Before any of you start thinking 'Here comes the bridezilla.', let me be clear: I am not the type of girl who has been dreaming about her wedding day since the tender age of 3. I have never dreamt of white horse drawn carriages or pink meringue wedding dresses. I couldn't tell the difference between satin and silk, have never thought of table centerpieces or grooms men outfits (I do quite like kilts though) and certainly never given any thought to what flavour I would like my wedding cake to be (that would have to be chocolate though). I have never bought a wedding magazine and do not intend to either. So don't start blaming me before I even start!

There were 2 obvious options: getting married in Ireland or getting married in France.

Unfortunately, getting married in France was not an option. Indeed, Mr Foodie's mum will never get on a plane and has recently decided that she wouldn't like to get on a boat either. There is also the small matter of food, that the Irish side wouldn't eat. And all the going back and forth that would be needed to organize everything incurring more cost.

The second option would be to get married in Ireland. It would definitely be easier to organize. However, it would mean that my family would have to travel and bearing in mind that wages are much lower in France than they are in Ireland it would mean quite a big expense. Also I would be rather embarassed to serve the kind of food that is served at weddings here to my French guests as for them it would amount to a normal, dare I say, everyday dinner and not a celebratory one. Finding the food served at French weddings here is near impossible, or at some ridiculous cost. There is also the small problem of having to invite half the neighbours off the road as well as the uncle that you haven't seen since you were 4 and the cousin that you hate, as seems to be tradition in Ireland. And that is without considering the cost of a wedding here (we know off people that have taken out loans to pay for their wedding!). So, Ireland was also struck out.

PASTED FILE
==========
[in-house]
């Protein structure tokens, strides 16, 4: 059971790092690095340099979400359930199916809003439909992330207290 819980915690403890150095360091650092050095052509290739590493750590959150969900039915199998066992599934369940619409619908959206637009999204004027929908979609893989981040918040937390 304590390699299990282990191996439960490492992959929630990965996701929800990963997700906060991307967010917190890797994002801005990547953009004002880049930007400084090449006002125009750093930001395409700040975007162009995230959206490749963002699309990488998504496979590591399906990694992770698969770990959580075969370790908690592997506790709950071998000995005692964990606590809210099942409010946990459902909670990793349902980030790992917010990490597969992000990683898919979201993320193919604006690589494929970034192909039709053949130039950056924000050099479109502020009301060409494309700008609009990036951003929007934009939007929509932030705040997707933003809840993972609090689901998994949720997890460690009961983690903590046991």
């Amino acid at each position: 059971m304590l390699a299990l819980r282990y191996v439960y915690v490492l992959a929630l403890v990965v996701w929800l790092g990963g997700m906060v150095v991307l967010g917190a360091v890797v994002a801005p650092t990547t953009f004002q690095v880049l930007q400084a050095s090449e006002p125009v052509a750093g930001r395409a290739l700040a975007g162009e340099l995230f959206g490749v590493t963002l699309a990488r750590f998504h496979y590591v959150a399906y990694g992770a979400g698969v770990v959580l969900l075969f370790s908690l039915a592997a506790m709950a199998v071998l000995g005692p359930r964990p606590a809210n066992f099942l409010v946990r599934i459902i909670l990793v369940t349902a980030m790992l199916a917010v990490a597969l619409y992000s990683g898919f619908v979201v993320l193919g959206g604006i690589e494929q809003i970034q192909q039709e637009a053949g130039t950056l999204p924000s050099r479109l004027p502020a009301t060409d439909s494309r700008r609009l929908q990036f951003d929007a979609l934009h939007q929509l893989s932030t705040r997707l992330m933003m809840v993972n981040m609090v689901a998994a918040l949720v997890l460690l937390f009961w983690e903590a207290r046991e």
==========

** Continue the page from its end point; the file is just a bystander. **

The easiest solution was to get married abroad. It would solve the problem of who has to travel as everybody would have to. It also solves the problem of who gets invited, what food to eat etc... It didn't solve the problem of Mr Foodie's mum not willing to get on a boat or a plane. I offered the solution of getting married by ourselves, just Mr Foodie, the kids and myself.

We spoke about our dilemna with friends who advised us to do what was best for us (not so helpful advice). Eventually, we spoke to my parents about it as well as Mr Foodie's parents. My parents have always said that they wouldn't travel for a wedding only (even if it was mine) and that at the end of the day, it is an affair between 2 people and that you don't need the world and its mother there with you. Mr Foodie's parents weren't as open minded. They were fine with a small wedding involving parents and brothers (as we have no sisters), they also said that they were ok with us getting married by ourselves although they would rather be present. We went around in circles over the next couple of months as Mr Foodie wanted his family there on the day and I didn't want to have his family and not mine there. There was also the problem of the 3 months notice you need to give to the registrar as well as the fee.

After looking into various options, we finally set a date that would solve the problem of my parents not willing to travel only for a wedding as they would be over on holidays. We also decided to get married ''abroad' although it didn't involve Mr Foodie's mum to get on either boat or plane since we were going to get married in Northern Ireland (cheaper fee and shorter notice period). We also decided that we wanted only our kids and parents present on the day. That decision proved to be the most controversial one...